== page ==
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This disease can occur due to various reasons. Traditionally, we check for elevated (fluid) pressure within the eye. The thinking is that this fluid pressure can build up and injure the optic nerve and prevent it from working correctly. If the nerve does not work correctly, it can't transmit retinal information appropriately, and the brain therefore cannot interpret the vision, AKA loss of vision. However, this is only one way of developing glaucoma. Often times, glaucoma is inheritable, but can be individual and associated with other outside factors such as trauma to the eye.
A few potential measures one can take to lessen the risk of glaucoma: 1) stop smoking or don't start smoking, 2) maintain good cardiovascular health - which includes measures to reduce the risk of diabetes, and 3) be cautious to prevent eye injuries.
It has to diagnosed and monitored by glaucoma work up which includes visual field tests , GDx or Optic nerve head OCT , pachymetry , gonioscopy etc. infra ocular pressures need to be checked . It is treated by eye drops as well as laser and other types of surgeries depending on the severity of glaucoma and type too .
Glaucoma is an eye disease that destroys the nerve fibers that make up the
optic nerve. The destruction of the nerve fiber layer causes loss of
peripheral vision. The loss of peripheral vision occurs at such a slow rate
that patients are not aware they are losing vision until the end stages of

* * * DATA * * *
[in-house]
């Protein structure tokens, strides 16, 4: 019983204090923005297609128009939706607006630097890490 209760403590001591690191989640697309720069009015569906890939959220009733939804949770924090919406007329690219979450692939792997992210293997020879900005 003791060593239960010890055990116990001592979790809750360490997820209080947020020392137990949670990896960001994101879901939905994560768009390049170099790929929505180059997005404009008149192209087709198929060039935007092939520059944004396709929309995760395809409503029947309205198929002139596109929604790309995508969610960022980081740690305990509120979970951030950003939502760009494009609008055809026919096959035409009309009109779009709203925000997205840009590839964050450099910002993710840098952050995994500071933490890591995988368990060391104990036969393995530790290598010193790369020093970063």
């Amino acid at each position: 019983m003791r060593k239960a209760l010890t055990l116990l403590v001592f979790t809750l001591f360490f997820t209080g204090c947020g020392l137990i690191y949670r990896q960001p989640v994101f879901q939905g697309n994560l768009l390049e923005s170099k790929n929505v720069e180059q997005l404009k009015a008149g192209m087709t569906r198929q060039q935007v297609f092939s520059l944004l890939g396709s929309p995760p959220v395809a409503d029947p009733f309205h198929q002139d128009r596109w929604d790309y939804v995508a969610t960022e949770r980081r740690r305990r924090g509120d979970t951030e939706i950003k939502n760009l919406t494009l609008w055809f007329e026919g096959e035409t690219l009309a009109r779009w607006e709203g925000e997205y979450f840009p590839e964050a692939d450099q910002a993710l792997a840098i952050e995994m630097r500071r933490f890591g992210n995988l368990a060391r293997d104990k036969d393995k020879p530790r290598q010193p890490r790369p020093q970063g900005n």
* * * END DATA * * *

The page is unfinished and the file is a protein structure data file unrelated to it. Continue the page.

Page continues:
the disease. For this reason, everyone should have an annual eye health
exam to screen for eye diseases such as glaucoma, whether or not they need
vision correction. If you need a great eye doctor, reach out to us today,
www.starsinyoureyes.com. Dr. Richards and Dr. Colorado want to help you
save your vision.
Glaucoma is treatable, but must be caught early in order to prevent
devastating vision loss. There is no way to prevent glaucoma. Genetics can
play a part, but even if you do not have a family history, you can still
develop glaucoma. Below are some other risk factors that can increase your
chance of developing glaucoma.
- Having high internal eye pressure (intraocular pressure)
- Being over age 60
- Being black or Hispanic
- Having a family history of the condition
- Having certain medical conditions, such as diabetes, heart disease,
high blood pressure and sickle cell anemia, sleep apnea
- Having certain eye conditions, such as nearsightedness
- Having had an eye injury or certain types of eye surgery
- Early estrogen deficiency, such as can occur after removal of both
ovaries (bilateral oophorectomy) before age 43
- Taking corticosteroid medications, especially eyedrops, for a long time
- This is from Mayo website.
Thus it is important to see an Eye MD physician to evaluate if you are at risk.
Some risk factors include family history, color of your skin, thickness of the cornea, the pressure inside the eye, and the actual function and structure of the optic nerve itself. It is the damage to the nerve which leads to blindness. So glaucoma is multifactorial. Glaucoma is NOT just pressure.
Glaucoma is a eye disease which is normally associated with high intraocular pressure, although there is a rarer form in which the pressure in the eye can be in the normal range. The disease effects the ocular nerve of the eye which in turn damages the nerve fibers. The early signs are silent- in which the patient does not notice any difference in their vision, but their peripheral vision begins to be reduced.
It is often hereditary, and when treated early, can be treated with eye drops or more advanced cases require surgery.
Stacey Michaels OD
There are other less common glaucoma conditions, sometimes associated with other eye diseases. Most cases occur after a person turns 40 years old, but rarer forms can be seen earlier.